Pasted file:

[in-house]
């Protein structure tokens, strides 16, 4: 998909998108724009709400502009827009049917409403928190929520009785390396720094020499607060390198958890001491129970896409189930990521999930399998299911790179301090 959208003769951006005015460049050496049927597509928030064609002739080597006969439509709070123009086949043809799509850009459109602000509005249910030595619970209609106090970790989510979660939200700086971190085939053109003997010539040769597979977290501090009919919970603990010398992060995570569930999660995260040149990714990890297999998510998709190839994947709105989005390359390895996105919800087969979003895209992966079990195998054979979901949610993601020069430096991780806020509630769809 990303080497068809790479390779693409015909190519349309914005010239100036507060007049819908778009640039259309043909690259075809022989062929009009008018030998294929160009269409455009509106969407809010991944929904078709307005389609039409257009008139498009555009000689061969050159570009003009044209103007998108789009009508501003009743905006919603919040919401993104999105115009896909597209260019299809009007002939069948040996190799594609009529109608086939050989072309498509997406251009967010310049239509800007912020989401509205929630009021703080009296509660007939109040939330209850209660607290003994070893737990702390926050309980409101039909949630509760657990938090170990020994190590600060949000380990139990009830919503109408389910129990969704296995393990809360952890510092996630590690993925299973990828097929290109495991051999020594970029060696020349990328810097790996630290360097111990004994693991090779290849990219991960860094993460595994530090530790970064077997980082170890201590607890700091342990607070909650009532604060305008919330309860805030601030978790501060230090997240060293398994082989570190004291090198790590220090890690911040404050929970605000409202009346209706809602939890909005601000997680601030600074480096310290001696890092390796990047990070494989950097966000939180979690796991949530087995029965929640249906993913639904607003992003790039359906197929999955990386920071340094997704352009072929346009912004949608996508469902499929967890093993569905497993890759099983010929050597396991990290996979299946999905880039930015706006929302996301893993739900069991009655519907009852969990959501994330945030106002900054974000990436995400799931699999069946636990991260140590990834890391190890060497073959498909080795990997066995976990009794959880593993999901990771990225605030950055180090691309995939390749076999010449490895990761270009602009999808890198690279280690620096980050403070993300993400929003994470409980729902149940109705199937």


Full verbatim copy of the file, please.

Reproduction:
[in-house]
């Protein structure tokens, strides 16, 4: 998909998108724009709400502009827009049917409403928190929520009785390396720094020499607060390198958890001491129970896409189930990521999930399998299911790179301090 959208003769951006005015460049050496049927597509928030064609002739080597006969439509709070123009086949043809799509850009459109602000509005249910030595619970209609106090970790989510979660939200700086971190085939053109003997010539040769597979977290501090009919919970603990010398992060995570569930999660995260040149990714990890297999998510998709190839994947709105989005390359390895996105919800087969979003895209992966079990195998054979979901949610993601020069430096991780806020509630769809 990303080497068809790479390779693409015909190519349309914005010239100036507060007049819908778009640039259309043909690259075809022989062929009009008018030998294929160009269409455009509106969407809010991944929904078709307005389609039409257009008139498009555009000689061969050159570009003009044209103007998108789009009508501003009743905006919603919040919401993104999105115009896909597209260019299809009007002939069948040996190799594609009529109608086939050989072309498509997406251009967010310049239509800007912020989401509205929630009021703080009296509660007939109040939330209850209660607290003994070893737990702390926050309980409101039909949630509760657990938090170990020994190590600060949000380990139990009830919503109408389910129990969704296995393990809360952890510092996630590690993925299973990828097929290109495991051999020594970029060696020349990328810097790996630290360097111990004994693991090779290849990219991960860094993460595994530090530790970064077997980082170890201590607890700091342990607070909650009532604060305008919330309860805030601030978790501060230090997240060293398994082989570190004291090198790590220090890690911040404050929970605000409202009346209706809602939890909005601000997680601030600074480096310290001696890092390796990047990070494989950097966000939180979690796991949530087995029965929640249906993913639904607003992003790039359906197929999955990386920071340094997704352009072929346009912004949608996508469902499929967890093993569905497993890759099983010929050597396991990290996979299946999905880039930015706006929302996301893993739900069991009655519907009852969990959501994330945030106002900054974000990436995400799931699999069946636990991260140590990834890391190890060497073959498909080795990997066995976990009794959880593993999901990771990225605030950055180090691309995939390749076999010449490895990761270009602009999808890198690279280690620096980050403070993300993400929003994470409980729902149940109705199937």